From Coalition to Minority to Majority Government. The first eight years of devolution showed us that the Scottish Parliament was not the powerful body that it was cracked up to be. The Scottish Executive coalition held a majority of MSPs in plenary and all committees, allowing it to introduce the vast majority of legislation and ensure control over its amendment during parliamentary scrutiny. Four years of minority government showed that, while the Scottish Government passed fewer bills in four years (42, compared to 50 from 2003 and 53 from 1999) and required the support of other parties to pass annual budgets, the balance of power did not change dramatically. The Scottish Parliament’s role is limited largely to departmental and legislative scrutiny. It does not have the resources to present an alternative legislative agenda. For example, committee bills are generally limited to parliamentary reform and standards. Members’ bills either take a long time to produce (the fox hunting ban took two years) or relate to issues in which non-complex legislation can be used (in areas such as dog fouling and the ability of shops to open at Christmas). The committees’ ability to undertake agenda-setting inquires is limited. The election of a majority party may further tip the balance of power to government, with a single party now able to command a majority in plenary and committees.
The Scottish Government and UK Government relationship. From 1999-2007 the Scottish-UK government relationship was low key; discussions were conducted informally and almost entirely through political parties, ministers and civil servants. Formal mechanisms for negotiation and dispute were used rarely and the Scottish Executive played a minimal role in EU policy making. These relationships did not change remarkably following the election of the SNP in 2007 and the coalition government in the UK and 2010. Although there were more instances of high profile disagreements from 2007, there was a still tendency for this charged atmosphere to give way to a more humdrum, day-to-day relationship as different civil servants worked through the details. David Cameron also seemed determined to ‘govern Scots with respect’ from 2010. This process may continue, because both governments recognise the value of a smooth working relationship, or it may not – partly because their relationship will form the backdrop to the agenda on independence from 2013. A UK Conservative government in office during a period of economic retrenchment probably provides the best chance for the SNP Government to demonstrate that it would be better making all of its own decisions, and it would be a surprise if it did not exploit that opportunity.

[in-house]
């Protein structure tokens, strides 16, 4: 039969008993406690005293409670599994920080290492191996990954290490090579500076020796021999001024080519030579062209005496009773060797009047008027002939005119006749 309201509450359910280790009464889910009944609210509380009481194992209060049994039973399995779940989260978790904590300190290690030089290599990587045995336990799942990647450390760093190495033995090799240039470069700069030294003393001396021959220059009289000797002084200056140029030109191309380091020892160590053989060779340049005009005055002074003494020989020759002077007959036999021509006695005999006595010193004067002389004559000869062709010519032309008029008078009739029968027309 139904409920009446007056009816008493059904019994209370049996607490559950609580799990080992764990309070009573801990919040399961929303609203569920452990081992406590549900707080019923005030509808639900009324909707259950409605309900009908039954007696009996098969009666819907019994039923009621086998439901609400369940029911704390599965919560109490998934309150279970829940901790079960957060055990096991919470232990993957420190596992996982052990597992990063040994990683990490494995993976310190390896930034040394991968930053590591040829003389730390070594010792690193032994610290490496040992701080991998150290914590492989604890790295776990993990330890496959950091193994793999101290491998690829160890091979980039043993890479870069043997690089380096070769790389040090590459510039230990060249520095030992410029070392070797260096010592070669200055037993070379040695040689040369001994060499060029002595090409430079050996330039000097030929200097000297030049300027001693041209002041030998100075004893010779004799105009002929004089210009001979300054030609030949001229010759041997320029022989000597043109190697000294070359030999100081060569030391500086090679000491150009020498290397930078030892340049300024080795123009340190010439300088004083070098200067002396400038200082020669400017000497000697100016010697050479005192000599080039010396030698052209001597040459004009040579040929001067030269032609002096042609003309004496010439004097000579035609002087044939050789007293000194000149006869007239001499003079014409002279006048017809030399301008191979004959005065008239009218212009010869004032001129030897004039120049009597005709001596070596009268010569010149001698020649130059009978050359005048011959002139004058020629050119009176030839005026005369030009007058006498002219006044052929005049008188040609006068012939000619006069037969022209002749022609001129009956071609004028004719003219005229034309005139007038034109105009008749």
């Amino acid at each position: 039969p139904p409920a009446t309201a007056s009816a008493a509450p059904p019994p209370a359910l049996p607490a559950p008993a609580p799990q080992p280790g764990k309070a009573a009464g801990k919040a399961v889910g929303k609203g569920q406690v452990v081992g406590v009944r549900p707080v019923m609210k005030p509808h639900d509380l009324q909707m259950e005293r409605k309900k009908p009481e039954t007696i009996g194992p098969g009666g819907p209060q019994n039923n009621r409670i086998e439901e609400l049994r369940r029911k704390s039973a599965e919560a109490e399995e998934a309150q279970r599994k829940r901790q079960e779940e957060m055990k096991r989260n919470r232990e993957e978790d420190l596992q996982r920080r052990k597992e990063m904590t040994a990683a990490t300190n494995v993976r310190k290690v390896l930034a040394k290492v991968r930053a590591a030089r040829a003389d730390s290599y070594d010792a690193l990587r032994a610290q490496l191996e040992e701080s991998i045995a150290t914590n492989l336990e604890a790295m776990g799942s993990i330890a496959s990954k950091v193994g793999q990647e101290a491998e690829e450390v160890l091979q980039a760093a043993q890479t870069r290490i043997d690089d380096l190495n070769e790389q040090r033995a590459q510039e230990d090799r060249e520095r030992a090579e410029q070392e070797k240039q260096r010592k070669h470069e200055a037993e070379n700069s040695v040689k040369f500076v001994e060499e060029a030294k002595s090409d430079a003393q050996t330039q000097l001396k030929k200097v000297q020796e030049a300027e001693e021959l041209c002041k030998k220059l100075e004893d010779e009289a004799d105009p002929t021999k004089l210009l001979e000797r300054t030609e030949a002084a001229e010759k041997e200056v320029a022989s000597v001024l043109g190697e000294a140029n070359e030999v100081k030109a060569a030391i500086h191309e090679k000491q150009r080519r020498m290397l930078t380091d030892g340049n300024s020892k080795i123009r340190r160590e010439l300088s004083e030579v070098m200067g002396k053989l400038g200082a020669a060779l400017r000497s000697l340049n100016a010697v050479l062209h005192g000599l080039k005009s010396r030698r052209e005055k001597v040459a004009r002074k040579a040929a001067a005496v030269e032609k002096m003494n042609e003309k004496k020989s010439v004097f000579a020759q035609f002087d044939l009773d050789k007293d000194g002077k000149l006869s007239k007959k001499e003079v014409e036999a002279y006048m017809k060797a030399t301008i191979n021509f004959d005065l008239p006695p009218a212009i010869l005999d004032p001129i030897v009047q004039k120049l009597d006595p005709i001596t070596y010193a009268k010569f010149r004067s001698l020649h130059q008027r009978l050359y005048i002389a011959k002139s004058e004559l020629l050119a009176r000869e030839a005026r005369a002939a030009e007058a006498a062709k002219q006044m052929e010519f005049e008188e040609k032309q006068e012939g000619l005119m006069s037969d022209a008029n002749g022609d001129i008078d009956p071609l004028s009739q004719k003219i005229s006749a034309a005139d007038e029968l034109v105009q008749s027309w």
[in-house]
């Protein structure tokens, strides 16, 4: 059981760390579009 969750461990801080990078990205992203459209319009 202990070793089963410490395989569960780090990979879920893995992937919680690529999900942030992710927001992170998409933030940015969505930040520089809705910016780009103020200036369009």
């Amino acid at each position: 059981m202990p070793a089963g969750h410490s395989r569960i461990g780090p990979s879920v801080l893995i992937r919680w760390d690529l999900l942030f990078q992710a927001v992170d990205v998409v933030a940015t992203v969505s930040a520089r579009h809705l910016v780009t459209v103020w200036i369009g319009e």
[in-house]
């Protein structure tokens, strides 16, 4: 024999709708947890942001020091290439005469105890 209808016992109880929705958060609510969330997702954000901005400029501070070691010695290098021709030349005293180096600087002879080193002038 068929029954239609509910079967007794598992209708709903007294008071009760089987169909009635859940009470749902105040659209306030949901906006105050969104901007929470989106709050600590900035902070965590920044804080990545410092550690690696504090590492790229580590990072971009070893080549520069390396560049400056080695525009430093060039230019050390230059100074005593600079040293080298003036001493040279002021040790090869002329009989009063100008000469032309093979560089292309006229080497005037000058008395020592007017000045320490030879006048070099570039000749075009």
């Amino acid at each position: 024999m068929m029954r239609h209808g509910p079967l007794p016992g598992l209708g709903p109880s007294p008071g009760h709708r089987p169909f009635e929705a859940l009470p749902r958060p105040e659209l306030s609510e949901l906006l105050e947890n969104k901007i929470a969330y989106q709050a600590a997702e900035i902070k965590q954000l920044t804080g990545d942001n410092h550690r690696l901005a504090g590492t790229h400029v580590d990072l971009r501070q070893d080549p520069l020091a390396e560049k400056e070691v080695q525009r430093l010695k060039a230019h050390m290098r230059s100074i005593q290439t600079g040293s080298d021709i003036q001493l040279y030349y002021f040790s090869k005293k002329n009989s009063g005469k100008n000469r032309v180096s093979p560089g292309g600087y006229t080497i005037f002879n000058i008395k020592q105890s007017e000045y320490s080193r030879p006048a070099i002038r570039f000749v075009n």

The Parties. Scottish Labour will elect a new leader in the Autumn, following a ‘root and branch’ review initiated by Iain Gray before his departure. The Liberal Democrats will surely have to do more work to distance themselves from their electorally-toxic UK counterparts (although it is already a federal party and the Liberal Democrats are unlikely to be in government from 2015). The Conservatives may look back on their position in 2007 with a degree of nostalgia since they may return to the peripheral role in the Scottish Parliament that they enjoyed from 1999-2007. From 2007-11 they often propped up the SNP, securing small policy concessions for support on key votes (most notably on the budget, but note that they voted in agreement with the SNP over 70% of the time). Now, Annabelle Goldie is reduced to ‘keeping an eye’ on Alex Salmond rather than holding his hand. Perhaps the immediate future of the SNP will become the most interesting. Minority government, combined with opposition party opposition to an independence referendum, may have produced a strong them-and-us mentality and the coherence of the SNP within both Government and Parliament was remarkable. However, if we remove both constraints (and add the notion that majorities sometimes produce divisions within parties) we may find that the party becomes more difficult to manage.